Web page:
But he did make the connection. And he proceeded to ask my sistafriend and her boyfriend if we had written the show about him on Friday night, when we were all at an open mic. At first, I thought it was hilarious. (I still do. It continues to be a great story that only gets better.) But then, I felt really uncomfortable and vulnerable about the whole thing. I think maybe it just re-triggered those feelings of being undesirable, rejected, and embarrassed again. And also, I’ve never known how to be “just friends” with a guy immediately after I’ve liked him. Yes, he and I are friendly. But we’re not kicking back and drinking brewskies on a Thursday night, nahmean? I usually need some buffering/healing time between, “Hey, I have this enormous crush on you!” and “Oh, you don’t like me back? Let me go crawl up in a ball and die!” And because I kind of retreated after he let me know he wasn’t feeling me that way, I never really got that time. It’s mostly been an out-of-sight, out-of-mind type thing.

But alas, here he was on Friday, being all kinds of nosy. (Is it nosy if it’s about him?) This was exacerbated by our all-cast mixer the following night, in which I had to spend two hours in his general presence… and then told the rest of the cast about the whole sordid saga. (They laughed, and so it was more funny than traumatizing.)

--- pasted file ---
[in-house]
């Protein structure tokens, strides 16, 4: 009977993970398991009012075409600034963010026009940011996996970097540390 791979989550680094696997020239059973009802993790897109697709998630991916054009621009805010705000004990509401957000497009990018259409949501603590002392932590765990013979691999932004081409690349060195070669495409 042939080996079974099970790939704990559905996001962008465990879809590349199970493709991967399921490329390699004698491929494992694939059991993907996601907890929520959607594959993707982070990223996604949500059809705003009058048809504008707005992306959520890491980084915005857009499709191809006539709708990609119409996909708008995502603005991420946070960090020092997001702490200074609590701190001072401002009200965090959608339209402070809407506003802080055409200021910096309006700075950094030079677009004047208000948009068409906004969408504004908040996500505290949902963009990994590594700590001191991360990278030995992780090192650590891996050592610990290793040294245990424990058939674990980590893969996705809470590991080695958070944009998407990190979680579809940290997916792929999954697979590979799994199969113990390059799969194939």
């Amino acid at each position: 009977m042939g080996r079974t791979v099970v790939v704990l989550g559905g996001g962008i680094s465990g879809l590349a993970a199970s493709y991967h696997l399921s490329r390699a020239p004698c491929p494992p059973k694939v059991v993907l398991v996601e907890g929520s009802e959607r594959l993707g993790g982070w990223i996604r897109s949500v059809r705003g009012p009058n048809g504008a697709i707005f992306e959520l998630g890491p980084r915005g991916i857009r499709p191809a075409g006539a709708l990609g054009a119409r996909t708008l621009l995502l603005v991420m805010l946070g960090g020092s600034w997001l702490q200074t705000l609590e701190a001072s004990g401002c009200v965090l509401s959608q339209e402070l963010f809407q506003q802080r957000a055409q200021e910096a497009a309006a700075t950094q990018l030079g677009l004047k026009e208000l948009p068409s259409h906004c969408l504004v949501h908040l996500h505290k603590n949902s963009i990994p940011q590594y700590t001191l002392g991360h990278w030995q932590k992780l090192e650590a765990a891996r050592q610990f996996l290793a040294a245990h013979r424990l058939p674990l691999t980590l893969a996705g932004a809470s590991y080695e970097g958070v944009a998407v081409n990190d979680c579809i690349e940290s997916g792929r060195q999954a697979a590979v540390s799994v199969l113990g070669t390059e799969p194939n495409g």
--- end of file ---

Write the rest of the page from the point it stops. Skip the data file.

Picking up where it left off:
To his credit, he is a stand-up guy and very good person. He let me be weird and distant on Friday and Saturday night, as I alternately made fun of him and refused to look him in the eye in the few moments I did talk to him. But it doesn’t change the fact that I have really trippy guy issues… and I wish I didn’t have these trippy guy issues, because I want to be the kind of girl who flirts effortlessly and can become friends with her crushes. Also, I would like to be 25 years old and not having “crushes” anymore, but I guess that’s another post for another day.